Edge of Seventeen review
If there is something that a teenager values more then friends is their boyfriend/girlfriend. The feelings of love and passion are amplified for the juvenile as their sudden change in body chemistry gives them the naive but exciting notion that they are grown up and feel like that their responsibly to juggle a relationship along with their daily high school life. Let’s not forget that before the rise of the suburban family, it was actually fairly common for teenagers to have already chosen their partner and maybe even already start a family. Though when boy meets girl, what happens to the friends they’ve had to slightly leave behind?
When someone is told by their friend that their going to be spending a lot more time with their loved one, they unfortunately mean it. That’s how you identify that a relationship is going good. For those that were popular and a lot of friends, they we’re probably not that disappointed by this. But for those that are more quiet and stick to a few friends, this can feel like a major loss, like seeing someone else taking away something that you thought was yours. The Edge of Seventeen deals with one girl losing her friend to a relationship.
Seventeen-year-old Nadine Byrd (played by Hailee Steinfeld) is an unpopular angst girl who claims to be an old soul and has major distaste for the image of the modern teenager. With her only family supporter, her father, already gone from heart disease, her only solitude comes from her lifelong friend Krista (played by Haley Lu Richardson). They enjoy sitting away from the lunch tables and often spend most free time doing nothing. Things are thrown out of proportion when Krista ends up sleeping with Nadine’s older brother Darian (played by Blake Jenner).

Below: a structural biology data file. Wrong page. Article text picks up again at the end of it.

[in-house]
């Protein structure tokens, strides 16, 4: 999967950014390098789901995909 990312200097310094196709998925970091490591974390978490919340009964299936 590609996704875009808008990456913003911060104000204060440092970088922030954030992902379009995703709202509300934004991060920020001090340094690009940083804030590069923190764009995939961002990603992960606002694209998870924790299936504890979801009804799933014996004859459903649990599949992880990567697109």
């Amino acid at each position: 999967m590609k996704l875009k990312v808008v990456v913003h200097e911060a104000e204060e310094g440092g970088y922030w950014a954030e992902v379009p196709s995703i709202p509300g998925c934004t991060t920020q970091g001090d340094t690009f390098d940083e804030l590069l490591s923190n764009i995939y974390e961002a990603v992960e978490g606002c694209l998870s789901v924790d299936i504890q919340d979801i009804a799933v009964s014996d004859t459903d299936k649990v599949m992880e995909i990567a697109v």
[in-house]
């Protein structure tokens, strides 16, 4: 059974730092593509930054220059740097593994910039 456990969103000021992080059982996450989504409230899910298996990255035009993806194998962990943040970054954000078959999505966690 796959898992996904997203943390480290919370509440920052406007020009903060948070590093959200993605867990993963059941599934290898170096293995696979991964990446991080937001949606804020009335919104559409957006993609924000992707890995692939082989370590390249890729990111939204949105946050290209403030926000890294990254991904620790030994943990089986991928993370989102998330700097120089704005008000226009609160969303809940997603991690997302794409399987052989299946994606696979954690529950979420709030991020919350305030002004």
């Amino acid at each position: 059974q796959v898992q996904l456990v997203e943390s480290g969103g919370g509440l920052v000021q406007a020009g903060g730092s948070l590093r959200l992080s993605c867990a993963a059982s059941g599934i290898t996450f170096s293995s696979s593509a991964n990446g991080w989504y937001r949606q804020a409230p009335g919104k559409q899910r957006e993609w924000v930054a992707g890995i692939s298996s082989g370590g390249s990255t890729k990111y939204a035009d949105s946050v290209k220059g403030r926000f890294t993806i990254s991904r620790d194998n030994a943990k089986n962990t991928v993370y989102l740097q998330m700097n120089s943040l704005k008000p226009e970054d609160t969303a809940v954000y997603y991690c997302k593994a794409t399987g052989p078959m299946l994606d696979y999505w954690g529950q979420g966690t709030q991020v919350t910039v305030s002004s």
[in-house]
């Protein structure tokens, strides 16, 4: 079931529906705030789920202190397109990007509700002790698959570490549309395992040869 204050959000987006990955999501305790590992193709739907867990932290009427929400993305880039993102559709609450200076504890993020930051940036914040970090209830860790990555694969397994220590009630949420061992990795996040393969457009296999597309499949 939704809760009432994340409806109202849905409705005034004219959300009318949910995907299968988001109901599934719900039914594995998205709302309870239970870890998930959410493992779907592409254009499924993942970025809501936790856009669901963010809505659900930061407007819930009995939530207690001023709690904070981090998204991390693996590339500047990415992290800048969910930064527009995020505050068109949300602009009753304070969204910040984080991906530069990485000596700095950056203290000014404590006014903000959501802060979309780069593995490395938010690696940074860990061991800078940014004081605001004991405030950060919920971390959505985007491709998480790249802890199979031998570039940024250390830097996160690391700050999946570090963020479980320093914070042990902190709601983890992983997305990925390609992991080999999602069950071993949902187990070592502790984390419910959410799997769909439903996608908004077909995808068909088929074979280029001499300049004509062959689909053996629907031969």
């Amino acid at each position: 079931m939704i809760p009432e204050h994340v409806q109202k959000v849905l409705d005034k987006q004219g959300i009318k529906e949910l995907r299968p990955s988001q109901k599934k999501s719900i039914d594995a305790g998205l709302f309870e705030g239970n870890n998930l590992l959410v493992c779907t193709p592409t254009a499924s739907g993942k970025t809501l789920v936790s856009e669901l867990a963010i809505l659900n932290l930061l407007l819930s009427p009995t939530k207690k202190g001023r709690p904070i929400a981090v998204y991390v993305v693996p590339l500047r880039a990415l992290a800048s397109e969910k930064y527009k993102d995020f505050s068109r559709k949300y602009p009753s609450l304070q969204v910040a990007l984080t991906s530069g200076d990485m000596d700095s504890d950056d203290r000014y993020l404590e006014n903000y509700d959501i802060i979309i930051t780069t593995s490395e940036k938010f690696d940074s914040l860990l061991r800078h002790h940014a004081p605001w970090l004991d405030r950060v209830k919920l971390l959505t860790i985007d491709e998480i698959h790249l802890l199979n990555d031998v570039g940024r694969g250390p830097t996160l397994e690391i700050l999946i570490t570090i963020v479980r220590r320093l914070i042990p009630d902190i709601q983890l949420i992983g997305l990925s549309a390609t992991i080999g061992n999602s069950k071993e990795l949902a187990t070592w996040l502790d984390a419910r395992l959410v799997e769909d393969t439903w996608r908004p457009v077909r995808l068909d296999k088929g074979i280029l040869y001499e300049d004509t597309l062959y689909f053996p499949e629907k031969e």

When Nadine makes Krista chose between them, she chooses her new boy friend over her best friend. Now on her own, Nadine puts her focus on being the object of the boy she likes, Nick. Meanwhile her relationship with her mother Mona (played by Kyra Sedgwick) and Darian become further strained when she begins to act more selfish and only finds one of her teachers Mr. Bruner (played by Woody Harrelson) to even communicate with. Things do take a change when she seems to be getting attention from fellow student/animator Erwin. Though she seems to like his company, she still wants to be with Nick.
You might be seeing this and thinking, “another story about teenage angst?”. On the one hand, when you think of Ghost World, Juno, and the TV series Daria, you’d think this was cliché. Though it may seem so, Nadine is an interesting character to follow, as she seems like a real teenager. I’m glad to see another teen movie that embraces it’s R rating and allows their adolescents to not only communicate in a way that feels like high school again, but to seem flawed enough to understand that they still have a lot to learn.
Hailee Steinfeld is showing off that she has a chance to make it as an adult actress. What’s fascinating is that even though her character is annoying and can be quite shellfish, she’s still interesting enough that you want to see what she’ll do. She seems like a character out of a John Hughes movie.
Speaking of John Hughes, The Edge of Seventeen took a cue from his work to craft an atmosphere that feels that it could be timeless (in this day of evolving phone and computers, is not easy). This happens to be an excellent film in general, even if it can run slow in a few moments.
I’ll give this four and a half regretful texts out of five. I highly recommend The Edge of Seventeen as something honest and maybe hard, but entertaining nonetheless.